Twenty years ago, a report by the National Commission on Excellence in Education warned of a "rising tide of mediocrity" in American schools. That tide has now reached flood stage, and growing numbers of jurisdictions have decided to empower parents to bail out of their failed public schools. More will surely follow.
The latest jurisdiction - and potentially the most important because of its location and heavy minority majority - is the pathetic District of Columbia public school system. More money is spent per student here than any other place, but students are among the worst educated.
D.C. Mayor Anthony Williams has had enough. As recently as February, Williams, a Democrat, opposed vouchers to give parents and students a choice of where to educate their children. On May 1, accompanied by Secretary of Education Rod Paige, Williams announced his conversion. "I fully and strongly support (President Bush's) initiative to bring scholarships to this city," he said. Answering a commonly heard objection to vouchers that they would "drain" money from public schools, Williams added, "We will find that our regular public schools will end up in better shape." Competition does that, monopolies the reverse.
This fall, Colorado begins the nation's largest school voucher program. Eventually, 20,000 of Colorado's neediest public school children will be able to receive academic help in private schools.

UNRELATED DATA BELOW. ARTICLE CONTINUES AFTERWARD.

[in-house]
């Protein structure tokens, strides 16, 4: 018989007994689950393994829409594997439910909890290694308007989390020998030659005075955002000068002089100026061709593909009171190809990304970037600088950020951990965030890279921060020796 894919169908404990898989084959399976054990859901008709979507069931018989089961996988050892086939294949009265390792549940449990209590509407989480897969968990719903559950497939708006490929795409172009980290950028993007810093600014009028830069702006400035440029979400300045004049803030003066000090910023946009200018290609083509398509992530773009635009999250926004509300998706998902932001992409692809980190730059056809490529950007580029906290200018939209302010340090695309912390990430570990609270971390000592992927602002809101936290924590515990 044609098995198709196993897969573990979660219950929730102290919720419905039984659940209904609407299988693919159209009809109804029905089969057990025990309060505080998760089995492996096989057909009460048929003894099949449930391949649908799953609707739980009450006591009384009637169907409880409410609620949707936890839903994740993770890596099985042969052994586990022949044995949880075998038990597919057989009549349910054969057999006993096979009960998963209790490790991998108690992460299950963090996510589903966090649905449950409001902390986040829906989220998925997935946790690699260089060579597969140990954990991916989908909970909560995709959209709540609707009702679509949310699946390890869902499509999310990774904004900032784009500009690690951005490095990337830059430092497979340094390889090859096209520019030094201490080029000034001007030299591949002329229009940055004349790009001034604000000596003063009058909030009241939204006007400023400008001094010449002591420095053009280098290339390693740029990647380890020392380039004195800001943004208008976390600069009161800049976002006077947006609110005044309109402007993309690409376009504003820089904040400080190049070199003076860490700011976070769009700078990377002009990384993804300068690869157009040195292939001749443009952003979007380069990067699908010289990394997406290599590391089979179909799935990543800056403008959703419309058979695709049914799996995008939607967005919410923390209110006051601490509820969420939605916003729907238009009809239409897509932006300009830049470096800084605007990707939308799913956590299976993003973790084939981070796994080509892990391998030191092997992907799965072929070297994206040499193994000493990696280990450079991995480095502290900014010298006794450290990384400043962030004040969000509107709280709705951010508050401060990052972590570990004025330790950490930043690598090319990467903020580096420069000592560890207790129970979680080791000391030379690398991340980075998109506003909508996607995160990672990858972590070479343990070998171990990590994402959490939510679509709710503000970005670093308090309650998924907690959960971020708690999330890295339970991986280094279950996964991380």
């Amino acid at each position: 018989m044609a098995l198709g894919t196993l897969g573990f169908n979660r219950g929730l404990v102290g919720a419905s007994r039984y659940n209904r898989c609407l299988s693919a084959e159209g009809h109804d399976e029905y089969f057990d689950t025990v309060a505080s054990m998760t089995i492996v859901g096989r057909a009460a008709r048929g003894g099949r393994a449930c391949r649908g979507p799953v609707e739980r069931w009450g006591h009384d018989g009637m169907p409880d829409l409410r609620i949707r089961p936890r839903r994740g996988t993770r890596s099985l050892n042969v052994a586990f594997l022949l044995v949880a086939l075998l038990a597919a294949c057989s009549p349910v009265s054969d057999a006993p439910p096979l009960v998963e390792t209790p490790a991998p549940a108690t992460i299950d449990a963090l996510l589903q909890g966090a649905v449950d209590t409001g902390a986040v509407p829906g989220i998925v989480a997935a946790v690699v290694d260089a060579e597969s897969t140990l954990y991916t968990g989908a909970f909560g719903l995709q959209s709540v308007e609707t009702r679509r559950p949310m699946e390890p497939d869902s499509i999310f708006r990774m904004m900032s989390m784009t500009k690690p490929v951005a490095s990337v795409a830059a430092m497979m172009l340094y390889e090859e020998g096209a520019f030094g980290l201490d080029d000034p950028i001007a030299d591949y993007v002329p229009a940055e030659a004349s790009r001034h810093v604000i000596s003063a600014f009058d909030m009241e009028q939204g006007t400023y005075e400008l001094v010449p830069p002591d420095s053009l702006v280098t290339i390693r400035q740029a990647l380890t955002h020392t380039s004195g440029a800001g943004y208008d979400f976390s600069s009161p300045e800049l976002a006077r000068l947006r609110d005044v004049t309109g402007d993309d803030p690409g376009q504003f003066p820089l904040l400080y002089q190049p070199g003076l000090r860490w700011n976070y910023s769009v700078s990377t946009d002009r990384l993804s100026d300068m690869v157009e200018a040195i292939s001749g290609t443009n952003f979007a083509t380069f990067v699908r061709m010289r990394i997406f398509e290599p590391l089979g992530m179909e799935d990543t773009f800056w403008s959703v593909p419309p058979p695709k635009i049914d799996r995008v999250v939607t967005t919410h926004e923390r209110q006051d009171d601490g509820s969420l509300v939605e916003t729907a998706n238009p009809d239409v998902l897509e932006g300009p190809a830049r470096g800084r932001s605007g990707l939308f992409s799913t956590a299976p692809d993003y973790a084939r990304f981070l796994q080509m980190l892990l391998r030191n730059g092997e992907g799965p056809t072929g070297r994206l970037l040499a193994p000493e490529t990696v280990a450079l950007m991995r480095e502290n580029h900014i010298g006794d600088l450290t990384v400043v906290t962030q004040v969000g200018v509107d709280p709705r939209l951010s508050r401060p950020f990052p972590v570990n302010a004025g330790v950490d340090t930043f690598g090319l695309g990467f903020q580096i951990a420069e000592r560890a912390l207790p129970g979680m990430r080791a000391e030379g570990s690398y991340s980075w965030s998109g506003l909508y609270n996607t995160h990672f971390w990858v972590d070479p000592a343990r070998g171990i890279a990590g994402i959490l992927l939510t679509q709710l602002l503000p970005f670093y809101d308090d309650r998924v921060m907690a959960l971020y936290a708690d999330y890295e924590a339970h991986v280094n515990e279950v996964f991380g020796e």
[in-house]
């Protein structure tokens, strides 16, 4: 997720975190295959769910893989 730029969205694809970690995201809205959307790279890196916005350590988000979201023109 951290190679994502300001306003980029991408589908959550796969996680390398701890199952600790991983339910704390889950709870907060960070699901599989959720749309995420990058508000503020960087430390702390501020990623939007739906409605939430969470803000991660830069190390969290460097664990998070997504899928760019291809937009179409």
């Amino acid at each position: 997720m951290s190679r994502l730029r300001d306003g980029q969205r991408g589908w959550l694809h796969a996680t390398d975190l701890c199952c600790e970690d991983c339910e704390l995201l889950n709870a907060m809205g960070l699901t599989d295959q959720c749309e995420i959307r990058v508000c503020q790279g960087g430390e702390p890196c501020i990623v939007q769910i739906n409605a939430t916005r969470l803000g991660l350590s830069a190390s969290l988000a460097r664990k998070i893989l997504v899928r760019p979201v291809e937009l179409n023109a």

Teachers unions oppose school choice, but many teachers send their children to private schools because they have experienced the low-quality education their children would get in the schools where they teach. Many elected Democrats also oppose school choice because the unions give them campaign money. That could change if Democrats take political heat for their anti-choice stand.
In 1997, the moderate Democratic Leadership Council found only 3 percent of Americans gave the nation's public schools an "A" grade, while 43 percent chose between "D" and "F." According to the 33rd Annual Phi Kappa Delta/Gallup Poll of the Public's Attitudes Toward the Public Schools, only 25 percent of parents with public school children give those schools an "A" or "B," while 70 percent gave them "C," "D" or "F." In the black community, where children are disproportionately denied their right to a good education, 58 percent of African-Americans rate their local public schools "fair" or "poor," according to a 1999 poll by the Joint Center for Political and Economic Studies.
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